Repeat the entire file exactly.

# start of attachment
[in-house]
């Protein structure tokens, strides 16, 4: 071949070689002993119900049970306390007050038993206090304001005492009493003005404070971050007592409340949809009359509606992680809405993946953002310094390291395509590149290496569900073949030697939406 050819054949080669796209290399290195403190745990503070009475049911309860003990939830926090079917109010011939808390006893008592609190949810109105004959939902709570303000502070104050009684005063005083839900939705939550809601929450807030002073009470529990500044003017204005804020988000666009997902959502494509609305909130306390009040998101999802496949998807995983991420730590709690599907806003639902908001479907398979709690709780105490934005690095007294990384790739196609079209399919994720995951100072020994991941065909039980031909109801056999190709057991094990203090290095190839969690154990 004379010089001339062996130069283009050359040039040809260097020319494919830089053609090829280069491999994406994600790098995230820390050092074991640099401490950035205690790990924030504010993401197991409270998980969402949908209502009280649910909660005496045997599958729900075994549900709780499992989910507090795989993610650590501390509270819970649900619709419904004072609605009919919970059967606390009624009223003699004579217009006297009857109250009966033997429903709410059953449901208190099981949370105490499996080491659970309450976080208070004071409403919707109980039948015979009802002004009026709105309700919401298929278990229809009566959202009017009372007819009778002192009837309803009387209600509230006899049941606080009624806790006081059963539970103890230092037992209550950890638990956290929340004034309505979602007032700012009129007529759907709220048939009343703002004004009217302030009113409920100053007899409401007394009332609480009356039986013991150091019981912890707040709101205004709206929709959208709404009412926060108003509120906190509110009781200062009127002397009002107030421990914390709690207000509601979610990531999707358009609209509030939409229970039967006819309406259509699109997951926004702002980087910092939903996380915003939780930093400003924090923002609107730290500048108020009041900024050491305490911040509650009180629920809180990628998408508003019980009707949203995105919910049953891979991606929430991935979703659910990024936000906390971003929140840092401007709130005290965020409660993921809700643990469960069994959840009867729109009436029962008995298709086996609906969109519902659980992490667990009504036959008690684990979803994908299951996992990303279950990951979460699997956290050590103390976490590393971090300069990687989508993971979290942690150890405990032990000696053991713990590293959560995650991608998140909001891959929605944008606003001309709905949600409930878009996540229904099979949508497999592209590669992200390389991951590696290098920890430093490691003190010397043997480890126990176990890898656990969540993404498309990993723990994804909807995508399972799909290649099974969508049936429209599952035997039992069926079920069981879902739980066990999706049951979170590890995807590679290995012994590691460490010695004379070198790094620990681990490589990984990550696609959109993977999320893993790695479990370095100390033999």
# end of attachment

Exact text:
[in-house]
């Protein structure tokens, strides 16, 4: 071949070689002993119900049970306390007050038993206090304001005492009493003005404070971050007592409340949809009359509606992680809405993946953002310094390291395509590149290496569900073949030697939406 050819054949080669796209290399290195403190745990503070009475049911309860003990939830926090079917109010011939808390006893008592609190949810109105004959939902709570303000502070104050009684005063005083839900939705939550809601929450807030002073009470529990500044003017204005804020988000666009997902959502494509609305909130306390009040998101999802496949998807995983991420730590709690599907806003639902908001479907398979709690709780105490934005690095007294990384790739196609079209399919994720995951100072020994991941065909039980031909109801056999190709057991094990203090290095190839969690154990 004379010089001339062996130069283009050359040039040809260097020319494919830089053609090829280069491999994406994600790098995230820390050092074991640099401490950035205690790990924030504010993401197991409270998980969402949908209502009280649910909660005496045997599958729900075994549900709780499992989910507090795989993610650590501390509270819970649900619709419904004072609605009919919970059967606390009624009223003699004579217009006297009857109250009966033997429903709410059953449901208190099981949370105490499996080491659970309450976080208070004071409403919707109980039948015979009802002004009026709105309700919401298929278990229809009566959202009017009372007819009778002192009837309803009387209600509230006899049941606080009624806790006081059963539970103890230092037992209550950890638990956290929340004034309505979602007032700012009129007529759907709220048939009343703002004004009217302030009113409920100053007899409401007394009332609480009356039986013991150091019981912890707040709101205004709206929709959208709404009412926060108003509120906190509110009781200062009127002397009002107030421990914390709690207000509601979610990531999707358009609209509030939409229970039967006819309406259509699109997951926004702002980087910092939903996380915003939780930093400003924090923002609107730290500048108020009041900024050491305490911040509650009180629920809180990628998408508003019980009707949203995105919910049953891979991606929430991935979703659910990024936000906390971003929140840092401007709130005290965020409660993921809700643990469960069994959840009867729109009436029962008995298709086996609906969109519902659980992490667990009504036959008690684990979803994908299951996992990303279950990951979460699997956290050590103390976490590393971090300069990687989508993971979290942690150890405990032990000696053991713990590293959560995650991608998140909001891959929605944008606003001309709905949600409930878009996540229904099979949508497999592209590669992200390389991951590696290098920890430093490691003190010397043997480890126990176990890898656990969540993404498309990993723990994804909807995508399972799909290649099974969508049936429209599952035997039992069926079920069981879902739980066990999706049951979170590890995807590679290995012994590691460490010695004379070198790094620990681990490589990984990550696609959109993977999320893993790695479990370095100390033999």